Château Sociando-Mallet is a 225-acre estate in St.-Seurin-de-Cadourne, which is part of the Haut-Medoc appellation just north of the city of Bordeaux. It has been owned since 1969 by Jean Gautreau, who was a negociant and exporter until buying the château, which was dilapidated. After many improvements and much updating, the estate is today considered by some reviewers, including Robert M. Parker Jr., to be the jewel of the Haut-Medoc. The vineyards are planted to 54% Cabernet Sauvignon, 45% Merlot and 1% Cabernet Franc. Though the estate is unclassified, Parker says the château makes “uncompromising wines of extremely high quality….Sociando-Mallet is easily the equal of many of the classified growths….”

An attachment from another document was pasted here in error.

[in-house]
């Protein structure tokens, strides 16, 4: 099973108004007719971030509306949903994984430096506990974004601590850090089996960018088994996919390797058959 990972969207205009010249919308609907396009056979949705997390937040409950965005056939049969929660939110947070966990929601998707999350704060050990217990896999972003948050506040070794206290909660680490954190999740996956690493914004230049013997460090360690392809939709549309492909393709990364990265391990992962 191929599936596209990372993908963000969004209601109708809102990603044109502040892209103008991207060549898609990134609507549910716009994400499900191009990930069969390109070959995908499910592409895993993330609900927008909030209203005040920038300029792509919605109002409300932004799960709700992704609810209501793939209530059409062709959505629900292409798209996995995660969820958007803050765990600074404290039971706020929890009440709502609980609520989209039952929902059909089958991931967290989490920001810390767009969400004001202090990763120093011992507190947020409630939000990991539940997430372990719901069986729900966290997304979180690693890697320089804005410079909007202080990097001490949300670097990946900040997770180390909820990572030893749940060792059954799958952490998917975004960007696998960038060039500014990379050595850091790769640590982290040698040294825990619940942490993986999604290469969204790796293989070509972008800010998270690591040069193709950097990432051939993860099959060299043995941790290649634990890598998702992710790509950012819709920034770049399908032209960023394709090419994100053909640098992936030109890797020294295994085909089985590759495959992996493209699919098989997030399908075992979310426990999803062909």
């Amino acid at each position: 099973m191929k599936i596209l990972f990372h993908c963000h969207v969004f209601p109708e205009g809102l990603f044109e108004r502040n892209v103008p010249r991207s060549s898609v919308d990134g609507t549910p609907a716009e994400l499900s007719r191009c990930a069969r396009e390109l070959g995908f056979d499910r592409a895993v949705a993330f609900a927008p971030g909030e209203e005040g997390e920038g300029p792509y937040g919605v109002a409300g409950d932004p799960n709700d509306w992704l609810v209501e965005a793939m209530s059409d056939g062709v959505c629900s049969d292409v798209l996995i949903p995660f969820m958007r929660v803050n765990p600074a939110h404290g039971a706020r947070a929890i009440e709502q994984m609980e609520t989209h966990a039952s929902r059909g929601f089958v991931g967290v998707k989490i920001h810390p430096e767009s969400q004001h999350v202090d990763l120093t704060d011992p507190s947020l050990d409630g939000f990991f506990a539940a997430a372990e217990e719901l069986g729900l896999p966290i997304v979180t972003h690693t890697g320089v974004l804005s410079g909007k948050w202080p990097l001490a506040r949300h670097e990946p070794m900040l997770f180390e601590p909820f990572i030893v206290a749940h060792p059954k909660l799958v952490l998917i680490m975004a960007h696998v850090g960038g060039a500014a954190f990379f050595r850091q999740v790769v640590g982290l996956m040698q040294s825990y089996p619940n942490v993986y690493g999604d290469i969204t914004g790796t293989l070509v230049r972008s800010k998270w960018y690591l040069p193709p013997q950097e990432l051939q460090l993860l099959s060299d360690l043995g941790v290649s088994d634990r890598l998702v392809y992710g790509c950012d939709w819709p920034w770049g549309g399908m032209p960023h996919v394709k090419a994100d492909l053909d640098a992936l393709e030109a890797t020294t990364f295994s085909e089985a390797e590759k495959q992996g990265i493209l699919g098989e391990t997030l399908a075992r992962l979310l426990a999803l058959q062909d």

Bordeaux is the world’s most famous fine-wine producing region. Even non-wine drinkers recognize the names of Bordeaux’s celebrated wines, such as Margaux and Lafite-Rothschild. Located near the Atlantic coast in southwest France, the region takes its name from the seaport city of Bordeaux, a wine trading center with an outstanding site on the Garonne River and easy access to the Atlantic. Like most French wine regions, Bordeaux’s first vineyards were planted by the Romans more than 2,000 years ago, then tended by medieval monks. Aristocrats and nobility later owned the region’s best estates and today estates are owned by everyone from non-French business conglomerates to families who have been proprietors for generations. Bordeaux has nearly 280,000 acres of vineyards, 57 appellations and 10,000 wine-producing châteaux. Bordeaux is bifurcated by the Gironde Estuary into so-called “right bank” and “left bank” appellations. Bordeaux’s red wines are blends of Cabernet Sauvignon, Merlot, Petit Verdot, Cabernet Franc and Malbec. It also makes white wines of Sémillon, Sauvignon Blanc and Muscadelle. There are several classification systems in Bordeaux. All are attempts to rank the estates based on the historic quality of the wines.